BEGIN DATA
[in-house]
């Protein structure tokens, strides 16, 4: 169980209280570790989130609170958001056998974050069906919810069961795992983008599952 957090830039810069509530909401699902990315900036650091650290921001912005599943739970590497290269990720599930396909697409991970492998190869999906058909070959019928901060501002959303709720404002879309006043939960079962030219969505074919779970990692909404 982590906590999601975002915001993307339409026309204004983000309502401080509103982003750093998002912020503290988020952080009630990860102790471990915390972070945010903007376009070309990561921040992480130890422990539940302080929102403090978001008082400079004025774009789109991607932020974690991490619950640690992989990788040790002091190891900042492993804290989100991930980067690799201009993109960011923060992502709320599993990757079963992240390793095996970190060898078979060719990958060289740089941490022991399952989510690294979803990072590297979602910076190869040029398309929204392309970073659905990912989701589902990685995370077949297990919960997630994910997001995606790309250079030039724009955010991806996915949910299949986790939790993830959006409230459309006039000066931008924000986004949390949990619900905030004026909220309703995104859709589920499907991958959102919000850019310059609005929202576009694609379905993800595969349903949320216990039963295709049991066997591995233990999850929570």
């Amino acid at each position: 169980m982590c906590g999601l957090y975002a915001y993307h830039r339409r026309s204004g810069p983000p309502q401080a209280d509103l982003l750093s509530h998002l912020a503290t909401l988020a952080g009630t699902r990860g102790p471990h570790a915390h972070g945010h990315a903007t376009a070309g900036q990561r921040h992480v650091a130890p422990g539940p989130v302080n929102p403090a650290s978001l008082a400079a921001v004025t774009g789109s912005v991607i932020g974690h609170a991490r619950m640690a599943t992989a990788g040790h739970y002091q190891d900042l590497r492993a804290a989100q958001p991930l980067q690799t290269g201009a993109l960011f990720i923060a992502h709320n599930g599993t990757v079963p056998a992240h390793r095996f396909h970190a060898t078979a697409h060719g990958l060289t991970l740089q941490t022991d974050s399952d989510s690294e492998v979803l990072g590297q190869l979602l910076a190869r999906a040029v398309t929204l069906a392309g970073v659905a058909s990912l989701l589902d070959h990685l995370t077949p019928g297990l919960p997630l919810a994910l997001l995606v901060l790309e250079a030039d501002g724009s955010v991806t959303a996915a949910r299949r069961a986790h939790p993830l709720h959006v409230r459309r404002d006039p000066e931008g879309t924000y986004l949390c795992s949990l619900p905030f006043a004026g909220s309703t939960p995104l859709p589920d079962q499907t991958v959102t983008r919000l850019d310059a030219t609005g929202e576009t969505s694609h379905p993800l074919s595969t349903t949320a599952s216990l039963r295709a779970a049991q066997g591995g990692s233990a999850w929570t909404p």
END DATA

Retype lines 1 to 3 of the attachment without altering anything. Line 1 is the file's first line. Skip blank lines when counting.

[in-house]
């Protein structure tokens, strides 16, 4: 169980209280570790989130609170958001056998974050069906919810069961795992983008599952 957090830039810069509530909401699902990315900036650091650290921001912005599943739970590497290269990720599930396909697409991970492998190869999906058909070959019928901060501002959303709720404002879309006043939960079962030219969505074919779970990692909404 982590906590999601975002915001993307339409026309204004983000309502401080509103982003750093998002912020503290988020952080009630990860102790471990915390972070945010903007376009070309990561921040992480130890422990539940302080929102403090978001008082400079004025774009789109991607932020974690991490619950640690992989990788040790002091190891900042492993804290989100991930980067690799201009993109960011923060992502709320599993990757079963992240390793095996970190060898078979060719990958060289740089941490022991399952989510690294979803990072590297979602910076190869040029398309929204392309970073659905990912989701589902990685995370077949297990919960997630994910997001995606790309250079030039724009955010991806996915949910299949986790939790993830959006409230459309006039000066931008924000986004949390949990619900905030004026909220309703995104859709589920499907991958959102919000850019310059609005929202576009694609379905993800595969349903949320216990039963295709049991066997591995233990999850929570």
């Amino acid at each position: 169980m982590c906590g999601l957090y975002a915001y993307h830039r339409r026309s204004g810069p983000p309502q401080a209280d509103l982003l750093s509530h998002l912020a503290t909401l988020a952080g009630t699902r990860g102790p471990h570790a915390h972070g945010h990315a903007t376009a070309g900036q990561r921040h992480v650091a130890p422990g539940p989130v302080n929102p403090a650290s978001l008082a400079a921001v004025t774009g789109s912005v991607i932020g974690h609170a991490r619950m640690a599943t992989a990788g040790h739970y002091q190891d900042l590497r492993a804290a989100q958001p991930l980067q690799t290269g201009a993109l960011f990720i923060a992502h709320n599930g599993t990757v079963p056998a992240h390793r095996f396909h970190a060898t078979a697409h060719g990958l060289t991970l740089q941490t022991d974050s399952d989510s690294e492998v979803l990072g590297q190869l979602l910076a190869r999906a040029v398309t929204l069906a392309g970073v659905a058909s990912l989701l589902d070959h990685l995370t077949p019928g297990l919960p997630l919810a994910l997001l995606v901060l790309e250079a030039d501002g724009s955010v991806t959303a996915a949910r299949r069961a986790h939790p993830l709720h959006v409230r459309r404002d006039p000066e931008g879309t924000y986004l949390c795992s949990l619900p905030f006043a004026g909220s309703t939960p995104l859709p589920d079962q499907t991958v959102t983008r919000l850019d310059a030219t609005g929202e576009t969505s694609h379905p993800l074919s595969t349903t949320a599952s216990l039963r295709a779970a049991q066997g591995g990692s233990a999850w929570t909404p």